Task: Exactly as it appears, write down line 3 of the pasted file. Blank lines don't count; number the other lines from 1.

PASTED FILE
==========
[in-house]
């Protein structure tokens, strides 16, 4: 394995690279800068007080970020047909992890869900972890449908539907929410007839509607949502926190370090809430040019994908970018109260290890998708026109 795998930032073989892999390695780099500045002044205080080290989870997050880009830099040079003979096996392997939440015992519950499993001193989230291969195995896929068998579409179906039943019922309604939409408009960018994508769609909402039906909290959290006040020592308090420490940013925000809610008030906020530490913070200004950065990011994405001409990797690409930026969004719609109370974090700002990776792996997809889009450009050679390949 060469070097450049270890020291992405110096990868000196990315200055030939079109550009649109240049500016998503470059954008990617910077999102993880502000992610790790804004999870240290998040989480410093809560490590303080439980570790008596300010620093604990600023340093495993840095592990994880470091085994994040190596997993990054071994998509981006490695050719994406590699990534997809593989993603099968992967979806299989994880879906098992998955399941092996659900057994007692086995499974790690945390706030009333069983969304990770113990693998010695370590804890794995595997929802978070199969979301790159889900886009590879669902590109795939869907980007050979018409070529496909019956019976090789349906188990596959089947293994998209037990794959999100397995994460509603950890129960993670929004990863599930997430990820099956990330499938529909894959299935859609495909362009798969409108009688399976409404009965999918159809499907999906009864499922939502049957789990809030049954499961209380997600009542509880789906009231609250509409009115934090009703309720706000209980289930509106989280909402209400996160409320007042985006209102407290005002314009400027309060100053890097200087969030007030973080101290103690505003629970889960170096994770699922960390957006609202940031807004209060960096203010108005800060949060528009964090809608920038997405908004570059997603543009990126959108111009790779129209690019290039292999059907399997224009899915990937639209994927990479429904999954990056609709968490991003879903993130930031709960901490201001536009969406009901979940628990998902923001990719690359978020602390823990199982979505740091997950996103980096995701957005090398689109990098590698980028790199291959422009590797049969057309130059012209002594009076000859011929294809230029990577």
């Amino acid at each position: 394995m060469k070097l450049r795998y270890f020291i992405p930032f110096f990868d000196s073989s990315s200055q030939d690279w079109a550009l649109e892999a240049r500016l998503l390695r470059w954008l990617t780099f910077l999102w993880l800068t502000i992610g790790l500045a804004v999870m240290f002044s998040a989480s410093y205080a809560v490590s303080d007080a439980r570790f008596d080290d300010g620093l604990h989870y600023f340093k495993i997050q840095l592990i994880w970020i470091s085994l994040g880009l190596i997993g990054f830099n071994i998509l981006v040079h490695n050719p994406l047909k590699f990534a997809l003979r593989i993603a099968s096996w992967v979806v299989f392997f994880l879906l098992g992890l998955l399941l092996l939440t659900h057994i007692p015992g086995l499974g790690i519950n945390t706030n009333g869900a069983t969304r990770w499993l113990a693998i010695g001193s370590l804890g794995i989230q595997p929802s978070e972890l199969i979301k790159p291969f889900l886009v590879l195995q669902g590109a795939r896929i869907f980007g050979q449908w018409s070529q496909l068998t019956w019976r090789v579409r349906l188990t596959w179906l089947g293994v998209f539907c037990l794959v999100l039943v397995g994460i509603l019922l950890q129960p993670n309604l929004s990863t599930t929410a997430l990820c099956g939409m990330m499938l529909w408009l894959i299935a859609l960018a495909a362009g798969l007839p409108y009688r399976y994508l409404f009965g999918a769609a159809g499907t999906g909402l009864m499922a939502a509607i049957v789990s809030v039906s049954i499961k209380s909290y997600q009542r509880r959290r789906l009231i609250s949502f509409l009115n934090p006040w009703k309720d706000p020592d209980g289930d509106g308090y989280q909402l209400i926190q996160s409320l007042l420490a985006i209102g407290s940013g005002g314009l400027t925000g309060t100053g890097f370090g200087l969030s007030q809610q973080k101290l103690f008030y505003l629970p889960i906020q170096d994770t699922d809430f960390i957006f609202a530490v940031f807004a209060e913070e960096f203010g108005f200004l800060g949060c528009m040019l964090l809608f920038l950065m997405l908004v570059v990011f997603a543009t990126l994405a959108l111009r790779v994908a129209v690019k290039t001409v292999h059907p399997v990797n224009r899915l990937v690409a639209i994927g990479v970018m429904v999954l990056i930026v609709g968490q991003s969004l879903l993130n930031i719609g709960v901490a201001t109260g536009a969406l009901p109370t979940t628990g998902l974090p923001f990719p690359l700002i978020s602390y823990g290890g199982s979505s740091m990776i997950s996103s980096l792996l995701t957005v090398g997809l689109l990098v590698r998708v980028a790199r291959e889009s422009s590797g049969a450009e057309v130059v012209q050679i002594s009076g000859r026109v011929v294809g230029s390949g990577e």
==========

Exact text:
């Amino acid at each position: 394995m060469k070097l450049r795998y270890f020291i992405p930032f110096f990868d000196s073989s990315s200055q030939d690279w079109a550009l649109e892999a240049r500016l998503l390695r470059w954008l990617t780099f910077l999102w993880l800068t502000i992610g790790l500045a804004v999870m240290f002044s998040a989480s410093y205080a809560v490590s303080d007080a439980r570790f008596d080290d300010g620093l604990h989870y600023f340093k495993i997050q840095l592990i994880w970020i470091s085994l994040g880009l190596i997993g990054f830099n071994i998509l981006v040079h490695n050719p994406l047909k590699f990534a997809l003979r593989i993603a099968s096996w992967v979806v299989f392997f994880l879906l098992g992890l998955l399941l092996l939440t659900h057994i007692p015992g086995l499974g790690i519950n945390t706030n009333g869900a069983t969304r990770w499993l113990a693998i010695g001193s370590l804890g794995i989230q595997p929802s978070e972890l199969i979301k790159p291969f889900l886009v590879l195995q669902g590109a795939r896929i869907f980007g050979q449908w018409s070529q496909l068998t019956w019976r090789v579409r349906l188990t596959w179906l089947g293994v998209f539907c037990l794959v999100l039943v397995g994460i509603l019922l950890q129960p993670n309604l929004s990863t599930t929410a997430l990820c099956g939409m990330m499938l529909w408009l894959i299935a859609l960018a495909a362009g798969l007839p409108y009688r399976y994508l409404f009965g999918a769609a159809g499907t999906g909402l009864m499922a939502a509607i049957v789990s809030v039906s049954i499961k209380s909290y997600q009542r509880r959290r789906l009231i609250s949502f509409l009115n934090p006040w009703k309720d706000p020592d209980g289930d509106g308090y989280q909402l209400i926190q996160s409320l007042l420490a985006i209102g407290s940013g005002g314009l400027t925000g309060t100053g890097f370090g200087l969030s007030q809610q973080k101290l103690f008030y505003l629970p889960i906020q170096d994770t699922d809430f960390i957006f609202a530490v940031f807004a209060e913070e960096f203010g108005f200004l800060g949060c528009m040019l964090l809608f920038l950065m997405l908004v570059v990011f997603a543009t990126l994405a959108l111009r790779v994908a129209v690019k290039t001409v292999h059907p399997v990797n224009r899915l990937v690409a639209i994927g990479v970018m429904v999954l990056i930026v609709g968490q991003s969004l879903l993130n930031i719609g709960v901490a201001t109260g536009a969406l009901p109370t979940t628990g998902l974090p923001f990719p690359l700002i978020s602390y823990g290890g199982s979505s740091m990776i997950s996103s980096l792996l995701t957005v090398g997809l689109l990098v590698r998708v980028a790199r291959e889009s422009s590797g049969a450009e057309v130059v012209q050679i002594s009076g000859r026109v011929v294809g230029s390949g990577e």